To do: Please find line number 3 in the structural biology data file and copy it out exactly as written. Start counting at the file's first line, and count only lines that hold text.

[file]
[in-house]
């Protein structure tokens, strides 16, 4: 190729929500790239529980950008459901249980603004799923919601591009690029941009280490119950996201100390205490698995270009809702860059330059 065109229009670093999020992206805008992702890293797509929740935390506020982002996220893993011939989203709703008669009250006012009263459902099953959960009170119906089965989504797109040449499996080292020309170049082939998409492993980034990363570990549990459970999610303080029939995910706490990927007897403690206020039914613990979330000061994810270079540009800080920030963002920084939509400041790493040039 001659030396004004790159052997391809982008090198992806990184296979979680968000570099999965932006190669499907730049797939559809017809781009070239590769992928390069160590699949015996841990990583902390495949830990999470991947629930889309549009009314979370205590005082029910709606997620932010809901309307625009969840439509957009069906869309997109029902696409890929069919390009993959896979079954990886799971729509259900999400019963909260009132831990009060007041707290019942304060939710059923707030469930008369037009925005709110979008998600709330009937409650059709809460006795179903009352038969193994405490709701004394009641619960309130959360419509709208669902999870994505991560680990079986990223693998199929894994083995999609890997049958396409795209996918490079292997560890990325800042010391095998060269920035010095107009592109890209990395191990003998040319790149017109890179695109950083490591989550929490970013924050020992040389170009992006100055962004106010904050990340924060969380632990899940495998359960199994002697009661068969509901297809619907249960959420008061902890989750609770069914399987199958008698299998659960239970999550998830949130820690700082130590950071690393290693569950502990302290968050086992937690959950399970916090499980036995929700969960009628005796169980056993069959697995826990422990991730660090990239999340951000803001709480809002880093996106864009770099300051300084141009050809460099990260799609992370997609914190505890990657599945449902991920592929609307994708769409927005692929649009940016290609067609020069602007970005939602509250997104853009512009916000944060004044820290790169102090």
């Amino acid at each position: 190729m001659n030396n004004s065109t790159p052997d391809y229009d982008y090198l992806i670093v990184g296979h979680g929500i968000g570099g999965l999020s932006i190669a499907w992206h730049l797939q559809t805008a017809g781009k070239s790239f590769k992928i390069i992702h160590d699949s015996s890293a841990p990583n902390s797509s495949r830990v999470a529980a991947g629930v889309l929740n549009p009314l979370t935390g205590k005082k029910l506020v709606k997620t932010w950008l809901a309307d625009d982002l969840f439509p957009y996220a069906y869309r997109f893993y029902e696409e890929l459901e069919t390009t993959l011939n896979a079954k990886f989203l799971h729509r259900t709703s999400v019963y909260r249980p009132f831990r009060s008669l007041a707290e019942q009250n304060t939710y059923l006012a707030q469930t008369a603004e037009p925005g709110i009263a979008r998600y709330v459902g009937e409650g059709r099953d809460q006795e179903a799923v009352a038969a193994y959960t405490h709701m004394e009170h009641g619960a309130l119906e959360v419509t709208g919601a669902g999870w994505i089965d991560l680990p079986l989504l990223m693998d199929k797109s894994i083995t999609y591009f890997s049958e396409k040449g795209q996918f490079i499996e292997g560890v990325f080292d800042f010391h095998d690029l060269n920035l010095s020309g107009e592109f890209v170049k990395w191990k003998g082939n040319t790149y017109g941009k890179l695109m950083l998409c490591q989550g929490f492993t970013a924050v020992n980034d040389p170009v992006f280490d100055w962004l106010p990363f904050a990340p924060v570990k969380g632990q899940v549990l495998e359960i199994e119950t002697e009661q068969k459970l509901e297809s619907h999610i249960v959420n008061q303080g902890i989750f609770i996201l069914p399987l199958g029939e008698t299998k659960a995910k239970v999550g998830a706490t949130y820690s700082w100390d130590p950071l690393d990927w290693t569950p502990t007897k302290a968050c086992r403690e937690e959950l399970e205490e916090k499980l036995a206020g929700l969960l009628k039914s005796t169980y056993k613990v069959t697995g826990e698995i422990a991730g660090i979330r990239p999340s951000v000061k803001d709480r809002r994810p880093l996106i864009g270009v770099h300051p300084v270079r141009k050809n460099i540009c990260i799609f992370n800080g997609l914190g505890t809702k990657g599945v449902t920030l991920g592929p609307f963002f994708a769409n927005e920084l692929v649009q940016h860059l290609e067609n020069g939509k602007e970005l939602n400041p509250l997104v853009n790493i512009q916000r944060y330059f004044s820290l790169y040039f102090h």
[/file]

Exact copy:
């Amino acid at each position: 190729m001659n030396n004004s065109t790159p052997d391809y229009d982008y090198l992806i670093v990184g296979h979680g929500i968000g570099g999965l999020s932006i190669a499907w992206h730049l797939q559809t805008a017809g781009k070239s790239f590769k992928i390069i992702h160590d699949s015996s890293a841990p990583n902390s797509s495949r830990v999470a529980a991947g629930v889309l929740n549009p009314l979370t935390g205590k005082k029910l506020v709606k997620t932010w950008l809901a309307d625009d982002l969840f439509p957009y996220a069906y869309r997109f893993y029902e696409e890929l459901e069919t390009t993959l011939n896979a079954k990886f989203l799971h729509r259900t709703s999400v019963y909260r249980p009132f831990r009060s008669l007041a707290e019942q009250n304060t939710y059923l006012a707030q469930t008369a603004e037009p925005g709110i009263a979008r998600y709330v459902g009937e409650g059709r099953d809460q006795e179903a799923v009352a038969a193994y959960t405490h709701m004394e009170h009641g619960a309130l119906e959360v419509t709208g919601a669902g999870w994505i089965d991560l680990p079986l989504l990223m693998d199929k797109s894994i083995t999609y591009f890997s049958e396409k040449g795209q996918f490079i499996e292997g560890v990325f080292d800042f010391h095998d690029l060269n920035l010095s020309g107009e592109f890209v170049k990395w191990k003998g082939n040319t790149y017109g941009k890179l695109m950083l998409c490591q989550g929490f492993t970013a924050v020992n980034d040389p170009v992006f280490d100055w962004l106010p990363f904050a990340p924060v570990k969380g632990q899940v549990l495998e359960i199994e119950t002697e009661q068969k459970l509901e297809s619907h999610i249960v959420n008061q303080g902890i989750f609770i996201l069914p399987l199958g029939e008698t299998k659960a995910k239970v999550g998830a706490t949130y820690s700082w100390d130590p950071l690393d990927w290693t569950p502990t007897k302290a968050c086992r403690e937690e959950l399970e205490e916090k499980l036995a206020g929700l969960l009628k039914s005796t169980y056993k613990v069959t697995g826990e698995i422990a991730g660090i979330r990239p999340s951000v000061k803001d709480r809002r994810p880093l996106i864009g270009v770099h300051p300084v270079r141009k050809n460099i540009c990260i799609f992370n800080g997609l914190g505890t809702k990657g599945v449902t920030l991920g592929p609307f963002f994708a769409n927005e920084l692929v649009q940016h860059l290609e067609n020069g939509k602007e970005l939602n400041p509250l997104v853009n790493i512009q916000r944060y330059f004044s820290l790169y040039f102090h």